Improving productivity: The Pomodoro Technique
It’s easy to fall into patterns at work, isn’t it? And there’s some comfort in those patterns– that reviving cup of tea once you get to your desk in the morning; the knowledge that you’ll be tucking into your lunch by 12:30; the afternoon biscuit you look forward to at 3pm.
Yes, familiar routines can keep us together on our busiest days. Mine is to start my working day with that obligatory cup of tea (I like Green Jasmine, in case anybody would like to pop a brew on for me) and then to write my to-do list.
Despite our best efforts, however, productivity can elude us in the workplace. The stats out there are frankly terrifying – $300billion wasted each year in US businesses alone* by office distractions.
Distractions are an inescapable part of office life, as very few of us are immune to the lure of a new email or a Twitter notification (especially when social media management is part of your job description!), but when this infographic from Neoman Studios popped into my inbox, it got us wondering – are there ways to stay focused and improve our productivity levels?
Last month Kirsty trialled the 15 minute break system, with two breaks firmly scheduled in to divide her morning and afternoon. Whilst the breaks helped her to take some much-needed time away from her laptop, she didn’t feel it revolutionised her working day.
So, what would the Pomodoro Technique offer me, I wondered. For those not in the know, the Pomodoro Technique centres on the principle that you split your time into 25 minute intervals – known as a ‘Pomodoro’. After each Pomodoro, you take a five minute break, before starting your next one. Some tasks can be fitted into one Pomodoro, whilst others may need three or four to see them through to completion.
The idea is that you can be thoroughly focused on the task at hand, leaving other distractions to wait until you’re ready to deal with them during an allocated time slot.
As someone who often has a lot of tabs open, jumping from Twitter to LinkedIn and from blogging to emails, I was eager to jump straight into my Pomodoro challenge to see if I could restructure my day and be more productive.
First thing in the morning, I equipped myself with that cup of tea and to-do list and allocated Pomodoros for each of my tasks. It was set to be a busy day and I felt optimistic that I’d structured my time and tasks well. So how did the Pomodoro Technique work in the ‘real’ world?
The first flaw was perhaps down to me, as I underestimated just how quickly 25 minutes can pass by. Tasks such as going through emails should not, to my mind, be a lengthy process but it’s staggering how much time can pass whilst you’re filing, forwarding and composing replies.
I was already a couple of Pomodoros behind by the time I started my next task after actioning emails. Another niggle I experienced with the Pomodoro Technique was the mandatory five minute breaks. This interrupted the natural flow of some tasks and, as those 25 minute sessions really do fly by, I felt I was getting up from my desk more than I needed to.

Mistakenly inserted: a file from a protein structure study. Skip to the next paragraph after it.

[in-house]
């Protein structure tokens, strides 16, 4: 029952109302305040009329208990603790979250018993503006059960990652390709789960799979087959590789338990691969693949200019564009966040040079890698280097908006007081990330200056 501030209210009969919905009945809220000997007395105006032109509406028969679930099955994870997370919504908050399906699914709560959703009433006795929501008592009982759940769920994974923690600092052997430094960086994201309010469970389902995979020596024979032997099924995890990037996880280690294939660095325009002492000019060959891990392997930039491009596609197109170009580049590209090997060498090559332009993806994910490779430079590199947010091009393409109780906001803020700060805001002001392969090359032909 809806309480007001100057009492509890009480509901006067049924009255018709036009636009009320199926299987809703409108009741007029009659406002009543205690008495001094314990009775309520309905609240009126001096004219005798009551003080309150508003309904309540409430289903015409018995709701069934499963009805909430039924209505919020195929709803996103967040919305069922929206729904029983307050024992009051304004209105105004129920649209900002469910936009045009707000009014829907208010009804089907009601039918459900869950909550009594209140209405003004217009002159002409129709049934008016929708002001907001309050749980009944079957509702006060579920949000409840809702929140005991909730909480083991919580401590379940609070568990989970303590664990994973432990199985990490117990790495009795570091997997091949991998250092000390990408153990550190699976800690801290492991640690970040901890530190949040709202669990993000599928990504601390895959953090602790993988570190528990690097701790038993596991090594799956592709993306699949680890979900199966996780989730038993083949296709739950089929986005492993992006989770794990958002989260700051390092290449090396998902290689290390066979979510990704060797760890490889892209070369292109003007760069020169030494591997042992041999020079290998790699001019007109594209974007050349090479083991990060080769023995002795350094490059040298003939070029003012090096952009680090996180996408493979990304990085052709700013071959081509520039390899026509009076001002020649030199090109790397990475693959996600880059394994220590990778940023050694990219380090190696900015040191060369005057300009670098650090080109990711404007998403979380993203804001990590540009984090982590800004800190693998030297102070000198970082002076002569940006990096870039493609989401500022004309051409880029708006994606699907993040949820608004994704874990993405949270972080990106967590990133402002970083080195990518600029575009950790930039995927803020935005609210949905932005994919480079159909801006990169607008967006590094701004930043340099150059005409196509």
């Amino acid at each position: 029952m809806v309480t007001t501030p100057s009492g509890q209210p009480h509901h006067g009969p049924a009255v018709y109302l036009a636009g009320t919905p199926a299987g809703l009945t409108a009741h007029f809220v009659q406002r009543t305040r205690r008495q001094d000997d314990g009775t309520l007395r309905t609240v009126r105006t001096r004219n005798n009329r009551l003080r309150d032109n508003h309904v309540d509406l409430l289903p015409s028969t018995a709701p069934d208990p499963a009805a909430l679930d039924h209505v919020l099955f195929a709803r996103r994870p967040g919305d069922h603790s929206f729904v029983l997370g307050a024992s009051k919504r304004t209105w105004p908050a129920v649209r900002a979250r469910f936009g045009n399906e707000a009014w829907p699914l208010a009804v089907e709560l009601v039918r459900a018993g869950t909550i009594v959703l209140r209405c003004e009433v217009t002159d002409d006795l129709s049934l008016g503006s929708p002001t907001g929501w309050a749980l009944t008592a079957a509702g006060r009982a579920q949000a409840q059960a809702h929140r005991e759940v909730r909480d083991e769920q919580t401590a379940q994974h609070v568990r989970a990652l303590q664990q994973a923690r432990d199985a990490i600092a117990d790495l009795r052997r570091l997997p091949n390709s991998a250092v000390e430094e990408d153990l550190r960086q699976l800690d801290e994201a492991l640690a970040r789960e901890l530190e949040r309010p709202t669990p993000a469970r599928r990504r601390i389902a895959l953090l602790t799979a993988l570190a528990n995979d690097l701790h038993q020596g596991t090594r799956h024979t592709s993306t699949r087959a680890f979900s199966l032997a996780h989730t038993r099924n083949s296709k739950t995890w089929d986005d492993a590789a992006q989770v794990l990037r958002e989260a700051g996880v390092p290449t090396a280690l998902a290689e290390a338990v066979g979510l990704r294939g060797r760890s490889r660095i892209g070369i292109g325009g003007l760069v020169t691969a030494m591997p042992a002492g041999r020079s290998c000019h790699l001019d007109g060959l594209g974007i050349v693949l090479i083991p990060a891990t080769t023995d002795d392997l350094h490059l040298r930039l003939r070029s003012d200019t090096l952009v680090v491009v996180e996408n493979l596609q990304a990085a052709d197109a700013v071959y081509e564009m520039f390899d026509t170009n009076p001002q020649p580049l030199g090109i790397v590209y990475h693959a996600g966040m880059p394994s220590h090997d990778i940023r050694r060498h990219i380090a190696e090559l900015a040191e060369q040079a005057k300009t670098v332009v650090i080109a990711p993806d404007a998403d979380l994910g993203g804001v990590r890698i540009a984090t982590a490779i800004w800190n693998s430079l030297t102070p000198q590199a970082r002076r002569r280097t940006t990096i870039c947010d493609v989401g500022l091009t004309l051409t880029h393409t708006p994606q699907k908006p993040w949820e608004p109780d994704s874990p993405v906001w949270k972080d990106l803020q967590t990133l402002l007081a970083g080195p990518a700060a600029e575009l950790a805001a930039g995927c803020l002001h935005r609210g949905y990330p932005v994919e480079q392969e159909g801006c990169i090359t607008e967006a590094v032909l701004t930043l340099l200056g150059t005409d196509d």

In a growing, busy team, it’s common to be pulled on to another task at a moment’s notice or asked to pitch in to help with something. The level of structure provided by the Pomodoro Technique would be great for quieter days when I could purely focus on crunching a selection of tasks, but during a busy day it didn’t allow for the flexibility I need to balance the needs of several projects at any one time.
I did, of course, take some positive learnings from the Pomodoro Technique.
Taking such a structured approach to my working day did help me to appreciate the true value of time, and to consider how I can maximise it. I’ve finally taken the advice of every productivity article out there and closed my email inbox whilst I’m trying to complete specific high priority tasks.
I like to feel as connected as I can to my emails and to respond quickly when needed. However, having now experienced the value of a distraction-free 40 minutes or so, I have noticed that it has had an impact on my efficiency and focus.
So, would I recommend the Pomodoro Technique to all of you? I’d advise trying anything once, particularly if it can have a positive effect on your working day. But, unless you have days where you know your attention won’t deviate from your own to-do list, the structure of the Pomodoro Technique isn’t flexible enough to accommodate those real, lively, loud, ‘yes I can help with that!’, busy days.
And can’t those days be the best? 🙂
Turns out, after further research, I should have had a proper Pomodoro Technique tomato-shaped timer to help me ‘confirm my determination to start the task’. Alas, I was relying on a wall clock. Maybe I’ll try it again with the timer in the future!
Find out more:
What are the alternatives to a 9-5 working day?
Discover what leading Millennial blogger sees as the future of work
From productivity to personal development: Why go back to college?